It has been just over two weeks since our #nicenominate campaign began.
In collaboration with Student Minds and University of Leicester FemSoc, Sexpression Leicester have been promoting self-esteem for Eating Disorders Awareness Week and Good Deed Day (March 9th) and needless to say: our journey has been interesting.
We knew it wasn’t going to be easy. The #NEKnominate campaign had much more going for it: fun, frivolity and drama. Our campaign challenging people to say one nice thing about a fellow human being in full view of other human beings was seemingly a far greater challenge than to drink a pint of wine.
It started small, with one of the founders tagging a video with three close friends. As fellow campaigners, the three tagged found it easy to do and the videos were truly heart-warming. Comments received on these videos were overwhelmingly positive:
“Thank you xxx you made me cry happy tears xxx”
“After the awful day I’ve had this has just set me off crying big style! I LOVE YOU DEAD LOADS xxx””
“Thank you sweetheart, you make me so proud, I’m glad you’re my little sister”
“This is soooooo lovely! You just made my week!!”
It’s not easy to open up and say what you really feel, as most people perhaps learned in the primary school playground. Baring your soul on the internet for all to see is daunting, you feel somewhat vulnerable as likes and comments start to roll in. Yet something I wasn’t prepared to see was the light-hearted ‘banter’ that appeared, particularly in response to videos posted by men.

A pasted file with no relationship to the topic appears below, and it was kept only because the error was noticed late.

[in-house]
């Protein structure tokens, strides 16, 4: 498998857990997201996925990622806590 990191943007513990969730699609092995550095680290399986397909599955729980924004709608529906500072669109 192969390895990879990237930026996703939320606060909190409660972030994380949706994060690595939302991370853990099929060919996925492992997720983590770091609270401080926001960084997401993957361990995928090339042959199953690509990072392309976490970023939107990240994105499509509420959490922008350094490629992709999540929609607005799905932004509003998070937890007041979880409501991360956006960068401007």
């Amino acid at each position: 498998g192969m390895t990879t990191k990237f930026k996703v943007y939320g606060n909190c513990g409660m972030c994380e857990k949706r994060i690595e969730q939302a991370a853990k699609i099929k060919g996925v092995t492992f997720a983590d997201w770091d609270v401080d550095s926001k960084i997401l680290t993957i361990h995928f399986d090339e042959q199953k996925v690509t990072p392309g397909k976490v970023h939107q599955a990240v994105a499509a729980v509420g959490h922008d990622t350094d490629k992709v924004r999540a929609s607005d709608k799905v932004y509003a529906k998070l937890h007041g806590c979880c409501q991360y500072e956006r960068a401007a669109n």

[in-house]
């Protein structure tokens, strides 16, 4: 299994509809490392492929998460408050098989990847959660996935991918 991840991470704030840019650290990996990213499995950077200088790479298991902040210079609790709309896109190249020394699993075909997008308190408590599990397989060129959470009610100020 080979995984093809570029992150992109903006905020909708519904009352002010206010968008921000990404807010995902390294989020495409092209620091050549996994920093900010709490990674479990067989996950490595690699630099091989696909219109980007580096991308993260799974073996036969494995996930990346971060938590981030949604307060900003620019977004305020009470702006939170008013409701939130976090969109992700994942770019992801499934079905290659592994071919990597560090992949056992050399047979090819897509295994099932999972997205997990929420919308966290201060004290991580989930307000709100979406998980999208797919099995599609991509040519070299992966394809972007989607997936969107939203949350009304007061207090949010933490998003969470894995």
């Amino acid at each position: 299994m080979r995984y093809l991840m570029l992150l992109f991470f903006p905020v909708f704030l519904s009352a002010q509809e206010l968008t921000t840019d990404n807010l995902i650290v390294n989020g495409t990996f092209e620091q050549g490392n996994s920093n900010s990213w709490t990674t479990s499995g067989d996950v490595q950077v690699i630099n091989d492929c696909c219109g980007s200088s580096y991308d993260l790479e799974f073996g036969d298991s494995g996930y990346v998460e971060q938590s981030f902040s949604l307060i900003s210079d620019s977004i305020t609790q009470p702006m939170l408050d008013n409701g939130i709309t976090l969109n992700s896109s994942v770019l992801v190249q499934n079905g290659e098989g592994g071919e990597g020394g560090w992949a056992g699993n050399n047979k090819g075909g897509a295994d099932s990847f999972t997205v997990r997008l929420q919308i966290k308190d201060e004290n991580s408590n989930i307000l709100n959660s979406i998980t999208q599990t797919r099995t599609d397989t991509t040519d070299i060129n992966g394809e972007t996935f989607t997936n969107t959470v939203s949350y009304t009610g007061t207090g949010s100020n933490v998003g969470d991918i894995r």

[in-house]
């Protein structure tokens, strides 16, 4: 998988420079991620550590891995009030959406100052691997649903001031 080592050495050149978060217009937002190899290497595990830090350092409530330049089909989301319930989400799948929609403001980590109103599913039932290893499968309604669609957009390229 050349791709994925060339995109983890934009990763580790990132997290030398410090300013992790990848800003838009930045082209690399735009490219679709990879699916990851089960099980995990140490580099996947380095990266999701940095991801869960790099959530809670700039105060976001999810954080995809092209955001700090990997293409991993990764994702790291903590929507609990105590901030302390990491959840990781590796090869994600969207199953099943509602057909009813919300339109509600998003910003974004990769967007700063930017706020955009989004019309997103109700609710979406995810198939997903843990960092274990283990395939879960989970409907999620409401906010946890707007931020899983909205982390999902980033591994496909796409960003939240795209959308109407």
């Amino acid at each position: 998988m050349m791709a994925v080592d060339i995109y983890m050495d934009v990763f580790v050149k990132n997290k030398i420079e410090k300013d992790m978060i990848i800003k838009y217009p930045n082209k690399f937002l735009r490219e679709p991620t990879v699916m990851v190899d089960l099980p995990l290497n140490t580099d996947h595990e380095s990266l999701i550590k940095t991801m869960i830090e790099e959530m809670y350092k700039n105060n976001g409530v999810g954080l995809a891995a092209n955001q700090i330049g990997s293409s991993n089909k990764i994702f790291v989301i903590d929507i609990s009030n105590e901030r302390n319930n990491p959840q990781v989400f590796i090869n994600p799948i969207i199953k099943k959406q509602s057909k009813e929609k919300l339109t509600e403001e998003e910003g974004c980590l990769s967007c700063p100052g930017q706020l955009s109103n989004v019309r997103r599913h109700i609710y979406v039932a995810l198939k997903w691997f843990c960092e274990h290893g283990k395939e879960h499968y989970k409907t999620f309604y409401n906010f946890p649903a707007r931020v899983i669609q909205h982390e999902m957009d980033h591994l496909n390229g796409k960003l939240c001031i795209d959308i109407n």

“Gay” one commenter writes, followed by a second “gay” only a few hours later. He explains, “First gay was about the video, second gay was for saying you love me”. The video’s owner responds with “[are] you saying it’s gay to be nice to people?” and in response the commenter replies “to say you love me is [gay]”
An interesting choice of word, supposedly this refers to the notion that 'gay' people are more openly compassionate with members of the same sex, specifically men with men. Though I can't help feeling the connotations of 'gay' people not fitting in or conforming to what society sees as normal, which is an outdated and homophobic perception.
This brings me to the fundamental question: when did it become socially acceptable to drink a pint of gin mixed with your own urine and three goldfish whilst dressed in your underwear, yet not to verbalise our admiration of our best friends?
At the root of both campaigns lies self-worth. One endorses dangerous stunts and out-of-character ridiculousness in return for a feeling of ‘fitting in’, friendship and social acceptance. The other promotes public appreciation of our closest friends; simple appreciation of their very being, exactly who they are, their finest qualities and natural appearance. Every one of us relies on the feeling of being worth something, to ourselves or to other people. Surely there lies greater worth in a single compliment from your best friend, than in 50 ‘likes’ from mere Facebook ‘friends’.
Though I’m hopeful our campaign will continue to spread goodness around the world and back, I am somewhat doubtful. Unlike the #NEKnominate campaign, it lacks the social obligation and peer pressure to ensure it gets passed on.
Anyone can drink a pint whilst dressed in their underwear, we know. We don’t need to see it again. Why not set yourself a real challenge: to change this culture of ours in which it is not acceptable to show appreciation of our closest friends. Just start by saying something nice.